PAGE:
Race and Slavery in the Atlantic World is a working group designed to give faculty and graduate students a forum to present work-in-progress related to Atlantic World slavery.
The working group is open to those interested in slavery and related subjects in North America, Latin America and the Caribbean, Europe and Africa before 1900. We aim to give participants an opportunity to present book or dissertation chapters, articles-in-progress, or prospectus drafts. Topics include but are not limited to the relationship between slavery and: the state, society, politics, empire, political economy, agriculture, gender, resistance and revolt, abolition, emancipation, and cultural and racial formations.
We meet on Wednesdays at 6pm. Format is a moderated discussion with pre-circulated papers.
Contact: firstname.lastname@example.org, email@example.com
January 25: Raquel Otheguy (Adjunct Instructor, Quinnipiac University): “From the Rifle to the Chalk: Militamen Turned Teachers, and Resistance to Racial Control in Mid Nineteenth-Century Cuba.”
February 8: Crystal Feimster (Associate Professor, Yale University): TBA
February 22: Alex Borucki (Associate Professor, University of California, Irvine): “Slaves, Silver, and Atlantic Empires: The Slave Trade to Spanish South America, 1660-1810.”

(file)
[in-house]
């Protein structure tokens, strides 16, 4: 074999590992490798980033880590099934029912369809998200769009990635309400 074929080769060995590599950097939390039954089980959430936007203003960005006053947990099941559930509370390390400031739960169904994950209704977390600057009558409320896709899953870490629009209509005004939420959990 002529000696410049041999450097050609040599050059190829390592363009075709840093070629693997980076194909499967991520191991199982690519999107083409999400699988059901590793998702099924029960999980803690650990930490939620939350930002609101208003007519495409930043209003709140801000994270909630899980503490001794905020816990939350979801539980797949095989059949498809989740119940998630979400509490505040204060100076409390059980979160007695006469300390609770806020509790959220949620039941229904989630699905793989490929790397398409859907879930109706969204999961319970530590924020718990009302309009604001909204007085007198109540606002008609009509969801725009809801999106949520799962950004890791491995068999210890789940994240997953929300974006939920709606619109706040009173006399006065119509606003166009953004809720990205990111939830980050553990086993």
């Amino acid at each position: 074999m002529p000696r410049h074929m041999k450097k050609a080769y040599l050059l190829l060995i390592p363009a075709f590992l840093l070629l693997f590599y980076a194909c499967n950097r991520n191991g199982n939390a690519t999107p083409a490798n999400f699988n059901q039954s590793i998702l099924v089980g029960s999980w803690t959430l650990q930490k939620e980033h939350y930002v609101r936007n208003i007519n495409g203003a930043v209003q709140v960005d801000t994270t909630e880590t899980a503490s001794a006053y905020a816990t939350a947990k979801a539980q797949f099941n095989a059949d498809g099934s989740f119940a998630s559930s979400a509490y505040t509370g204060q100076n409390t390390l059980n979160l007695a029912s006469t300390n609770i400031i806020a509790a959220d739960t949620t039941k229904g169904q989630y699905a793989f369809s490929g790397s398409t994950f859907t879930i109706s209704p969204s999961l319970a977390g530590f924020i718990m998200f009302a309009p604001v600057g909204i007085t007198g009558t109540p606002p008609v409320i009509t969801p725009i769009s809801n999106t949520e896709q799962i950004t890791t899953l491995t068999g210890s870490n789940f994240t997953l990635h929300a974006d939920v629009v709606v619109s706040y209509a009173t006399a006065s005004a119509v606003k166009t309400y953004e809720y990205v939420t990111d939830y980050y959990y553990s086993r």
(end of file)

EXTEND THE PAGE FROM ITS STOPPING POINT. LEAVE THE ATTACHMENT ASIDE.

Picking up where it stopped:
March 8: Martha S. Jones (Presidential Bicentennial Professor, University of Michigan): TBA
April 5: Connor Williams (PhD Student, Yale University): “ ‘Until Haiti Spoke’: Discourses of Diaspora, Self-Sovereignty, and Equality in Frederick Douglass’ 1893 Columbian Exposition Addresses.”
April 19: Henrique Espada (Professor, Universidad Federal de Santa Catarina, Brazil): “A History of a Different Future: The End of Slavery and Slaves’ Expectations of Rights in Brazil (1870s and 1880s).”
We meet Wednesday nights at 6pm at 81 Wall St., Room 201 (the Gordon Parks Room in the African American Studies Department).
Our format is a pre-circulated paper with a moderated discussion. A light dinner (pizza) will be served.
RSWG is open to anyone interested in slavery and related subjects in North America, Latin America, the Caribbean, Africa, and Europe before 1900. We aim to give participants an opportunity to present book or dissertation chapters, articles in progress, or prospectus drafts. Topics include (but are not limited to): the links between slavery, the state, politics, and political economy; resistance and revolt; gender; abolition and emancipation; and racial and cultural formations.
Please email firstname.lastname@example.org if you would like to be added to the mailing list. Pre-circulated papers will only be sent to those on the mailing list. If you plan to attend, we ask that you read the paper in advance.
Associate Professor of History and African American Studies
PhD Candidate in 19th Century U.S. HIstory